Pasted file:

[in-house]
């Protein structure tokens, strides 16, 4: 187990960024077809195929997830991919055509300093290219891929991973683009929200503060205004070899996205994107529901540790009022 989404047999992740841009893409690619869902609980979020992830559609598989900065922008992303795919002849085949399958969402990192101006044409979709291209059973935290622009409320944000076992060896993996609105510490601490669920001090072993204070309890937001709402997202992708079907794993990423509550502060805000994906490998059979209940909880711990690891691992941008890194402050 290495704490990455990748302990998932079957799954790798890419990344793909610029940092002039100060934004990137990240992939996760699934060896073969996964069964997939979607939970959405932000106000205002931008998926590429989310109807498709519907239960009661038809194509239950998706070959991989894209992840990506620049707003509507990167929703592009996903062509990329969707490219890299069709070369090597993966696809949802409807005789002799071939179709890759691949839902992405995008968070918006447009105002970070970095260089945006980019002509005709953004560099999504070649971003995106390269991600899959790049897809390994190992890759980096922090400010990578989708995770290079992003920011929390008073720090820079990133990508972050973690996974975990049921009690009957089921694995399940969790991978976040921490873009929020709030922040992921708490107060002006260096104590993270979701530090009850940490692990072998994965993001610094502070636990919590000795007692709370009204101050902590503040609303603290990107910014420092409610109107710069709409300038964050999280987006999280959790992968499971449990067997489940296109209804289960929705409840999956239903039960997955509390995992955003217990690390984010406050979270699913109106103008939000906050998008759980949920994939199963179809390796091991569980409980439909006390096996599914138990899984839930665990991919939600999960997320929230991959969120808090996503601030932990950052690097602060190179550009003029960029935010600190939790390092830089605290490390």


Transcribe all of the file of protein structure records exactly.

[in-house]
């Protein structure tokens, strides 16, 4: 187990960024077809195929997830991919055509300093290219891929991973683009929200503060205004070899996205994107529901540790009022 989404047999992740841009893409690619869902609980979020992830559609598989900065922008992303795919002849085949399958969402990192101006044409979709291209059973935290622009409320944000076992060896993996609105510490601490669920001090072993204070309890937001709402997202992708079907794993990423509550502060805000994906490998059979209940909880711990690891691992941008890194402050 290495704490990455990748302990998932079957799954790798890419990344793909610029940092002039100060934004990137990240992939996760699934060896073969996964069964997939979607939970959405932000106000205002931008998926590429989310109807498709519907239960009661038809194509239950998706070959991989894209992840990506620049707003509507990167929703592009996903062509990329969707490219890299069709070369090597993966696809949802409807005789002799071939179709890759691949839902992405995008968070918006447009105002970070970095260089945006980019002509005709953004560099999504070649971003995106390269991600899959790049897809390994190992890759980096922090400010990578989708995770290079992003920011929390008073720090820079990133990508972050973690996974975990049921009690009957089921694995399940969790991978976040921490873009929020709030922040992921708490107060002006260096104590993270979701530090009850940490692990072998994965993001610094502070636990919590000795007692709370009204101050902590503040609303603290990107910014420092409610109107710069709409300038964050999280987006999280959790992968499971449990067997489940296109209804289960929705409840999956239903039960997955509390995992955003217990690390984010406050979270699913109106103008939000906050998008759980949920994939199963179809390796091991569980409980439909006390096996599914138990899984839930665990991919939600999960997320929230991959969120808090996503601030932990950052690097602060190179550009003029960029935010600190939790390092830089605290490390």